School Districts: Don’t Our Laws Apply to Them As Well? | Eastern North Carolina Now | It’s a rite of every legislative session: the introduction of an ever-increasing number of bills calling for school calendar flexibility. The goal? Get out from under North Carolina’s rigid school calendar law.

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    Publisher's Note: This post appears here courtesy of the John Locke Foundation. The author of this post is Dr. Robert Luebke.

    It's a rite of every legislative session: the introduction of an ever-increasing number of bills calling for school calendar flexibility. The goal? Get out from under North Carolina's rigid school calendar law.

    The bills speak to the failure of the legislation and to the growing tension between local educators and the tourism industry.

    How did we get here?

    In 2004, North Carolina approved a school calendar bill which was supposed to resolve these problems. Among other things, the legislation "set the opening date for students shall be no earlier than the Monday closest to August 26th and the closing date for students shall be no later than the Friday closest to June 11."

    The impetus behind the legislation was the North Carolina tourism industry which was concerned that schools that ended classes late in June and began classes in early or mid-August would leave the tourism industry with an insufficient supply of young workers.

    As is often the case, the law did not settle the issue. Far from it. Ever since it was passed, schools have been working largely unsuccessfully to get around requirements. The frustration continues to boil over. .

    Fast forward to this year. Earlier this year school boards in Gaston, Cleveland and Rutherford counties voted to open their schools on August 17th, regardless of state law.

    On Monday, Charlotte's WFAE reported that Interim Superintendent, Hugh Hattabaugh of Charlotte Mecklenburg Public Schools, says next year the school board plans to follow Gaston County's lead and open schools earlier on August 17th.

    Come again?

    Did we just hear school districts advocate policies in open defiance of current law?

    My colleague Terry Stoops and I strongly support giving school districts the flexibility to meet the needs of their differing communities. We also support the rule of law.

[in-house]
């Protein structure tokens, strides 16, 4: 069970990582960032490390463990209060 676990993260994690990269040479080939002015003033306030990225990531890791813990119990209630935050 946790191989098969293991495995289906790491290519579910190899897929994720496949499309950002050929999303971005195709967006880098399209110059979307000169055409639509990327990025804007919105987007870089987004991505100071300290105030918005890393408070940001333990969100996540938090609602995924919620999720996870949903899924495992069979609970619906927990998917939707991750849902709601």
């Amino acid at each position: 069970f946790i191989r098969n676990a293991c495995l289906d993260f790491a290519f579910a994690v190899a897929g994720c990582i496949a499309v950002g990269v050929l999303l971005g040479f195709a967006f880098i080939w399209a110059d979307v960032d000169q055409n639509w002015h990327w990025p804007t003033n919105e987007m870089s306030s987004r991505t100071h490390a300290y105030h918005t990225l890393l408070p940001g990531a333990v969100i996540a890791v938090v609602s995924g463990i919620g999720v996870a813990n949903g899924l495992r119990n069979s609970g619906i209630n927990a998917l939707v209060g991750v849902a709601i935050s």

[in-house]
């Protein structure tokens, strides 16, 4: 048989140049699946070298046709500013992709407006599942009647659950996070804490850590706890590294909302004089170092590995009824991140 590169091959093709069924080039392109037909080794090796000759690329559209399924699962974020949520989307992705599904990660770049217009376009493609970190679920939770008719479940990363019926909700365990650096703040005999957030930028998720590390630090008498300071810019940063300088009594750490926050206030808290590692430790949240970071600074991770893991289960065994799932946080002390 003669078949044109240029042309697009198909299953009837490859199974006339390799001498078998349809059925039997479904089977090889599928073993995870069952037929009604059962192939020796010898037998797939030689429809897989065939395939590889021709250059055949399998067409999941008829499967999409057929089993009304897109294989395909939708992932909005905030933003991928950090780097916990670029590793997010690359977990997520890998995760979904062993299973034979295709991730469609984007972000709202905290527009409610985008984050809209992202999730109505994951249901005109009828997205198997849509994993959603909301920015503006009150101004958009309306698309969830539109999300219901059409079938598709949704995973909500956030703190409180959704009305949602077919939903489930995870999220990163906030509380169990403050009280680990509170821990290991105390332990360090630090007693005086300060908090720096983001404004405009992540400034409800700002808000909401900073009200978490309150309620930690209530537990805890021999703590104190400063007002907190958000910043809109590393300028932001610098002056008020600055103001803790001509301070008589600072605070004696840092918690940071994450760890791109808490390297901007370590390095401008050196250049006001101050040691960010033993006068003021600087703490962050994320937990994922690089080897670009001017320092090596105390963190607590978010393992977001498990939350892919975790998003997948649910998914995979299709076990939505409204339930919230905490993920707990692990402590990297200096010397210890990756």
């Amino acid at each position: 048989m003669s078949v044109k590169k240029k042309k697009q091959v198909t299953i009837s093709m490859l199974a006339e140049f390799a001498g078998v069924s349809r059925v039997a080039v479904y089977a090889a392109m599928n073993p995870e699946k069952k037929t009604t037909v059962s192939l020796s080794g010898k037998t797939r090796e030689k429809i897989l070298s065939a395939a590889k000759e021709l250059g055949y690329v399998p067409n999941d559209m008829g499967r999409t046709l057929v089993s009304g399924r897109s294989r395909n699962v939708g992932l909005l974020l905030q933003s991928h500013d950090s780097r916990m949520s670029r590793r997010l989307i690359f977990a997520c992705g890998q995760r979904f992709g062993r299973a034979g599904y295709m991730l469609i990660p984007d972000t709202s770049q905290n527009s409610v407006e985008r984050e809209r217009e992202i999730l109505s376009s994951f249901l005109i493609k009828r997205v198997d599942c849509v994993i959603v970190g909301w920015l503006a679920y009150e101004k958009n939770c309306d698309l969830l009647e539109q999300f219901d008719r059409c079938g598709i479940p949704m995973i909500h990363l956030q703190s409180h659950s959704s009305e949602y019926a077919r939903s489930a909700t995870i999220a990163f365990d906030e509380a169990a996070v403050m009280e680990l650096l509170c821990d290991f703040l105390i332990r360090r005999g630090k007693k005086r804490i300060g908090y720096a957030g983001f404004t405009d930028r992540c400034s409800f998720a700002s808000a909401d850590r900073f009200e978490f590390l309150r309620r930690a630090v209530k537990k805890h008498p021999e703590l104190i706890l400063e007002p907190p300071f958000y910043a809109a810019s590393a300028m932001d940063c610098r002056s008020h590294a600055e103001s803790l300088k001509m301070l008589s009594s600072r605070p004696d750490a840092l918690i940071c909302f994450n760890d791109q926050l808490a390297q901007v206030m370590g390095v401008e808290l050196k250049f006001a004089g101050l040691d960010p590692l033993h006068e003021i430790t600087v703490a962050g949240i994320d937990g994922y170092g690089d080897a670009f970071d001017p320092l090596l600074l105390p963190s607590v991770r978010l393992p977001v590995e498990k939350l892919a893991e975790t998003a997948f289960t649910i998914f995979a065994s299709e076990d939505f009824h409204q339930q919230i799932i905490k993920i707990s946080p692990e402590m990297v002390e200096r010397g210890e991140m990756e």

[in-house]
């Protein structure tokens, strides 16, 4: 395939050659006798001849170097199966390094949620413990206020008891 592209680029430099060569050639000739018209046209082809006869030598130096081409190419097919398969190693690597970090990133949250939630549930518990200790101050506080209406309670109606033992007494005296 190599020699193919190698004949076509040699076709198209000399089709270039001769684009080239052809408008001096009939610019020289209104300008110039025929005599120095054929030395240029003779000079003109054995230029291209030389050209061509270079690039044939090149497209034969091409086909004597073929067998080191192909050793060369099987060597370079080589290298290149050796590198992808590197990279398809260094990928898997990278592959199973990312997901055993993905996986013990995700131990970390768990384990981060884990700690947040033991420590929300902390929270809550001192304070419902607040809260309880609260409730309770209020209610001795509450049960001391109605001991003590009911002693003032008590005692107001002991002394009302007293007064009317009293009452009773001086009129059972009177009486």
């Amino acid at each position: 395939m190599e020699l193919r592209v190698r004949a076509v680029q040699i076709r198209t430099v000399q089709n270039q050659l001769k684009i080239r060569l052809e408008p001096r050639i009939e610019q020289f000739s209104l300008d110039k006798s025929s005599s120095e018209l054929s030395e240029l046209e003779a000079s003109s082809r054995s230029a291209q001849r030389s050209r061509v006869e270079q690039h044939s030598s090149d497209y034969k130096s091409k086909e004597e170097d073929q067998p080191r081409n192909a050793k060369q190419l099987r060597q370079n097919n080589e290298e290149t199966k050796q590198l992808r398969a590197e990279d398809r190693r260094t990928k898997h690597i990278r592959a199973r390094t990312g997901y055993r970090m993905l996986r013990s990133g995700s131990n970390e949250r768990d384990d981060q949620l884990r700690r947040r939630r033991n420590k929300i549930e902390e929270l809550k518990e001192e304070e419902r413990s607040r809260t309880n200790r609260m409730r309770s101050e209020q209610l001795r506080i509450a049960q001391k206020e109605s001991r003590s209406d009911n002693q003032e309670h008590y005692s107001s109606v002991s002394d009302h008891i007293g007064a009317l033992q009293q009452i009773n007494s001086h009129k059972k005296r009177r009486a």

Developing school calendars in open defiance of state law or telegraphing your intentions to do so undermines our laws and sends the wrong message.

    What can we do? In an interview earlier this year, North Carolina State Senate President Pro Tempore, Phil Berger told WFAE his position on the subject had not changed.

    One clear deficiency with the current school calendar law is that it lacks enforcement provisions. With the legislature not likely to take up the issue until reconvening in January 2023 something needs to be done.

    The North Carolina General Statutes. already give insight on how to address these concerns.

    Chapter 115C-84.2 of the North Carolina State Statutes describes state law regarding the school calendar. The statutes provide specific procedures for the State Board of Education to report to the Legislative Education Oversight Committee "on the start and end dates for instructional calendars for the next academic year. . . . The report shall identify all schools that start earlier than the Monday closest to August 26th and the statutory exception for the earlier start date."

    The statutes also provide that the State Board of Education may, on the showing of good cause, "waive the requirement that the opening date for students shall be no later than the Monday closest to August 26th and may allow the local board of education to set an opening date no earlier than the Monday closest to August 19th.

    Yes, school districts have many different needs. They need additional flexibility to meet the needs of the communities they serve. But school districts in Gaston, Cleveland, Rutherford and Charlotte-Mecklenburg . also need to respect the rule of law. If the State Board of Education does its job, it will do much to ensure that happens.
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